United States District Court, D. Minnesota
James E. Curtis, Plaintiff,
Jeff Gutzmer, Defendant.
E. Curtis, Pro Se.
Bell, Esq., Minnesota Attorney General's Office for
MEMORANDUM OPINION AND ORDER
RICHARD NELSON, UNITED STATES DISTRICT JUDGE.
matter comes before the Court on Plaintiff James E.
Curtis's Objections [Doc. No. 29] to United States
Magistrate Judge Leo I. Brisbois's Report and
Recommendation (“R&R”) dated January 23, 2018
[Doc. No. 28]. The magistrate judge recommended that
Defendant Jeff Gutzmer's Motion to Dismiss [Doc. No. 12]
to statute, this Court reviews de novo any portion
of the magistrate judge's R&R to which specific
objections are made, and “may accept, reject, or
modify, in whole or in part, the findings or
recommendations” contained in that R&R. 28 U.S.C.
§ 636(b)(1)(C); see also Fed. R. Civ. P. 72(b);
D. Minn. LR 72.2(b)(3). For the reasons stated herein, the
Court overrules Plaintiff's Objection and adopts the
R&R in its entirety.
facts of this case, taken from Plaintiff's Complaint, are
thoroughly detailed in the background section of the R&R,
which the Court incorporates by reference here. Briefly
stated, Plaintiff James Curtis is an inmate from the state of
Washington who was formerly housed within the Minnesota
Department of Corrections (“MNDOC”) pursuant to
the Interstate Corrections Compact. (Compl. [Doc. No. 1], at
11.) For a period of just over five months, beginning on
October 10, 2014, Plaintiff was housed in Minnesota's Oak
Park Heights facility. (Id. at 16, 56.) Plaintiff
spent most of that time in a segregation unit due to prior
incidents of misconduct at MCF-Stillwater. (Id. at
13-16, 42, 50-53.) During his brief time at MCF-Oak Park
Heights, Plaintiff alleges that he faced nearly continuous
mistreatment and abuse from guards and staff, such as having
his food poisoned and his cell contaminated with repugnant
“malodorant[s].” (See generally id.) As
a result, Plaintiff filed constant complaints with the prison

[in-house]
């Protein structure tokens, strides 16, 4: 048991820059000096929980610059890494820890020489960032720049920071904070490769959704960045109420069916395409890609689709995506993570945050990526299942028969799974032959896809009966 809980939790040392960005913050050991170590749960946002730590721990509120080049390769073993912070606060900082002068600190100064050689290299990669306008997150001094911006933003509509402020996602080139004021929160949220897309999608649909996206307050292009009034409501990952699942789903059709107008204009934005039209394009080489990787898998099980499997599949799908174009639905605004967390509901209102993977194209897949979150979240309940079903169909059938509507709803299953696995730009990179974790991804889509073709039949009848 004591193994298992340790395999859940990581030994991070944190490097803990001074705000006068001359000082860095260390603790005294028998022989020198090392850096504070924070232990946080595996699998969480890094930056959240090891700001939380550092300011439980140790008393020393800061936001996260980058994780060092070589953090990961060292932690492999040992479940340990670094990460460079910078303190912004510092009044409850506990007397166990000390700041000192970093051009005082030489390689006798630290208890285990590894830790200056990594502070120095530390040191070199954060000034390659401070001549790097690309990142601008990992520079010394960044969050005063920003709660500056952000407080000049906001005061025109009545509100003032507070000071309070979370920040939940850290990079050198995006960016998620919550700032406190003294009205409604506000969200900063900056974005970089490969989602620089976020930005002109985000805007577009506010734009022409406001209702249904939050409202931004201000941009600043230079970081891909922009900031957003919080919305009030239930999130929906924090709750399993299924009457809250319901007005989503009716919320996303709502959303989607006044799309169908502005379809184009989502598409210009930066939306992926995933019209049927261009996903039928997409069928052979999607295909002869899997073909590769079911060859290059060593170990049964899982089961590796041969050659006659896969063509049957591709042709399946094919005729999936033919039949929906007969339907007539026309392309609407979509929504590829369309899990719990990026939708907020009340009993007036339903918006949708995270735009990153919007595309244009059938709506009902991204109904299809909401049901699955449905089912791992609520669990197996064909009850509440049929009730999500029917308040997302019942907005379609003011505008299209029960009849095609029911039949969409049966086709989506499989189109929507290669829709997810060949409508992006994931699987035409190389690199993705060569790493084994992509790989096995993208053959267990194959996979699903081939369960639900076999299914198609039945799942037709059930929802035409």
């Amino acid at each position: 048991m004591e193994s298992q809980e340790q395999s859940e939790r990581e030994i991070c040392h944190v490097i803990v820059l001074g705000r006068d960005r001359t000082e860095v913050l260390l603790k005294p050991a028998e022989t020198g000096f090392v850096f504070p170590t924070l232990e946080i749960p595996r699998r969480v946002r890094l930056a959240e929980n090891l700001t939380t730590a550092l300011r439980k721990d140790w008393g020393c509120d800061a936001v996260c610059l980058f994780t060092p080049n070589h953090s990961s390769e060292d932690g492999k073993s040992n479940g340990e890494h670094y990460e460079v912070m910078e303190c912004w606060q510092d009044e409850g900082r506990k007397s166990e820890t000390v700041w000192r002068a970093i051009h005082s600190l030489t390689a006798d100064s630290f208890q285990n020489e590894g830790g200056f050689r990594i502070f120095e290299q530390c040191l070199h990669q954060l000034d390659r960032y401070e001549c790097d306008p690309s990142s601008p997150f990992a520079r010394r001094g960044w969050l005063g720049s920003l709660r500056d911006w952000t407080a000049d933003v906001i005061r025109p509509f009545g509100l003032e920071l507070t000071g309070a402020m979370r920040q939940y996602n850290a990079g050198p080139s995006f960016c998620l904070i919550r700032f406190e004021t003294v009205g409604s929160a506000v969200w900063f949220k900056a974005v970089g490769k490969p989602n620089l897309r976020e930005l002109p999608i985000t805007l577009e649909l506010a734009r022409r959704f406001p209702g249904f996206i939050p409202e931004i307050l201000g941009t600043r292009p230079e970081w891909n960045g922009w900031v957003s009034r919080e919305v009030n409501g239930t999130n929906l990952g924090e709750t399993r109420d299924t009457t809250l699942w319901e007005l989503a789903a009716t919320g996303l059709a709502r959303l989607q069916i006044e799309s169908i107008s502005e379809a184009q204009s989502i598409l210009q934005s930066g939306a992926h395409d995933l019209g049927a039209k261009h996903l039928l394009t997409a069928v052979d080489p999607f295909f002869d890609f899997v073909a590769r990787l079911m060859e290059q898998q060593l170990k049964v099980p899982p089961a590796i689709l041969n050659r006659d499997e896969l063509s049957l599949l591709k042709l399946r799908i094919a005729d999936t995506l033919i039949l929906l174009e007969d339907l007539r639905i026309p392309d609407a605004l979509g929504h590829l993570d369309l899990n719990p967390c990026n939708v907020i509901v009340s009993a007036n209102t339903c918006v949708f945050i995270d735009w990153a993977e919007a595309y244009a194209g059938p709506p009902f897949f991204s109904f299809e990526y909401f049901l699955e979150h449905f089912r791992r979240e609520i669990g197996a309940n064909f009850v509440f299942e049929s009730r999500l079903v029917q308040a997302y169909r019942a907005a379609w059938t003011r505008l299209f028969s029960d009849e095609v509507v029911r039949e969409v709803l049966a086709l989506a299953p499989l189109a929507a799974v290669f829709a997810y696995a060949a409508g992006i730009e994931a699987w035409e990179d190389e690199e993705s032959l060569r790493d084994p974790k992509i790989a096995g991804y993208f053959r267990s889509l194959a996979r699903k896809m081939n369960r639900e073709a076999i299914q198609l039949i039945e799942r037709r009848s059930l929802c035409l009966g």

staff, including over 150 pages of informal kites and formal
grievances which he attached as exhibits to his complaint.
(See, e.g., Compl. Ex. 1, at 51-70.) On March 26,
2015, Plaintiff was transferred back to the state of
Washington. (Compl., at 13.)
subsequently filed this pro se lawsuit, naming Lieutenant
Jeff Gutzmer of MCF-Oak Park Heights as the sole defendant.
Plaintiff claims that Defendant conspired with other prison
officials to have him transferred back to Washington in
retaliation for his use of the grievance process. Magistrate
Judge Brisbois construed Plaintiff's Complaint to allege
one count each of retaliatory transfer and civil conspiracy
under 42 U.S.C. § 1983. (R&R, at 13-14.) The
Complaint seeks declaratory, injunctive, and monetary relief
against Defendant in his official and unofficial capacities.
Defendant timely moved to dismiss Plaintiff's Complaint
under Federal Rule of Civil Procedure 12(b)(6). (See
Def. Gutzmer's Mot. to Dismiss [Doc. No. 12].)
carefully analyzing the allegations in the Complaint,
Magistrate Judge Brisbois recommended that the Court grant
Defendant's Motion to Dismiss. First, Magistrate Judge
Brisbois recommended that Plaintiff's claims for monetary
relief against Defendant in his official capacity be
dismissed for lack of subject matter jurisdiction pursuant to
the Eleventh Amendment, and that Plaintiff's claim for
declaratory relief be dismissed for failure to state a proper
claim for declaratory judgment. (R&R, at 18-20.) Second,
Magistrate Judge Brisbois concluded that Plaintiff failed to
plead sufficient facts to make out a prima facie case of
either retaliatory transfer or civil conspiracy against
Defendant, in large part because he did not sufficiently
allege Defendant's personal involvement in the transfer
itself, or in a conspiracy to transfer. (Id. at 25,
27.) Therefore, the magistrate judge recommends that
Plaintiff's claims for injunctive relief against
Defendant in his official and individual capacities, and
Plaintiff's claims for monetary damages against Defendant
in his individual capacity be dismissed. (Id.)
Plaintiff timely filed an Objection to the R&R, and for
the reasons below, the Court overrules the Objection and
adopts the R&R.
Standard of Review
issuance of an R&R, a party may “serve and file
specific written objections to the proposed findings
and recommendations.” Fed.R.Civ.P. 72(b)(2) (emphasis
added). “The objections should specify the portion of
the magistrate judge's [R&R] to which objections are
made and provide a basis for those objections.”
Mayer v. Walvatne, No. 07-cv-1958, 2008 WL 4527774,
at *2 (D. Minn. Sept. 28, 2008). Objections which are not
specific but merely parrot arguments already presented to and
considered by the magistrate judge are not entitled to de
novo review. Dunnigan v. Fed. Home Loan Mortg.
Corp., No. 15-cv-2626, 2017 WL 825200, at *3 (D. Minn.
Mar. 2, 2017) (citing Mashak v. Minnesota, No.
11-cv-473, 2012 WL 928251, at *2 (D. Minn. Mar. 19, 2012)).
Furthermore, when presenting arguments to a magistrate judge,
parties must put forth “not only their ‘best
shot' but all of their shots.” Ridenour v.
Boehringer Ingelheim Pharm., Inc., 679 F.3d 1062, 1067
(8th Cir. 2012) (quotations and citations omitted). Thus, a
party cannot, in her objections to an R&R, raise
arguments that were not clearly presented to the magistrate
judge. Hammann v. 1-800 Ideas.com, Inc., 455
F.Supp.2d 942, 947-48 (D. Minn. 2006).